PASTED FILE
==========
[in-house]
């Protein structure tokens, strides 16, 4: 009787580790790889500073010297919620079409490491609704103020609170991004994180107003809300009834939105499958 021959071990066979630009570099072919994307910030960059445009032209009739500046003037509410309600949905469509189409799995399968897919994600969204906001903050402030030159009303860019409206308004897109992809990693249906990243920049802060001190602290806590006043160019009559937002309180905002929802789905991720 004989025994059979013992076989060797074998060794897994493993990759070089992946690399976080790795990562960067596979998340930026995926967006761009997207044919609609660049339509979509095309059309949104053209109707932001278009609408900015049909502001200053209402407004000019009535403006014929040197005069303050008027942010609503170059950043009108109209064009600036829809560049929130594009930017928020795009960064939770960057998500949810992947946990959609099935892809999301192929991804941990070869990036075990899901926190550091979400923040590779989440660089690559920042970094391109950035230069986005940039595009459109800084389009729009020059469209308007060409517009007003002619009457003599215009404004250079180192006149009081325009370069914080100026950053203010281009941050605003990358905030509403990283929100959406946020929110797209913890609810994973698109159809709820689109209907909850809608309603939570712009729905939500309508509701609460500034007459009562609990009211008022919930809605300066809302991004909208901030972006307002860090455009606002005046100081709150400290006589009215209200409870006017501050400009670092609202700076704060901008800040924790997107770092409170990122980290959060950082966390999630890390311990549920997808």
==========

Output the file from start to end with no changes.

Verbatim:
[in-house]
């Protein structure tokens, strides 16, 4: 009787580790790889500073010297919620079409490491609704103020609170991004994180107003809300009834939105499958 021959071990066979630009570099072919994307910030960059445009032209009739500046003037509410309600949905469509189409799995399968897919994600969204906001903050402030030159009303860019409206308004897109992809990693249906990243920049802060001190602290806590006043160019009559937002309180905002929802789905991720 004989025994059979013992076989060797074998060794897994493993990759070089992946690399976080790795990562960067596979998340930026995926967006761009997207044919609609660049339509979509095309059309949104053209109707932001278009609408900015049909502001200053209402407004000019009535403006014929040197005069303050008027942010609503170059950043009108109209064009600036829809560049929130594009930017928020795009960064939770960057998500949810992947946990959609099935892809999301192929991804941990070869990036075990899901926190550091979400923040590779989440660089690559920042970094391109950035230069986005940039595009459109800084389009729009020059469209308007060409517009007003002619009457003599215009404004250079180192006149009081325009370069914080100026950053203010281009941050605003990358905030509403990283929100959406946020929110797209913890609810994973698109159809709820689109209907909850809608309603939570712009729905939500309508509701609460500034007459009562609990009211008022919930809605300066809302991004909208901030972006307002860090455009606002005046100081709150400290006589009215209200409870006017501050400009670092609202700076704060901008800040924790997107770092409170990122980290959060950082966390999630890390311990549920997808």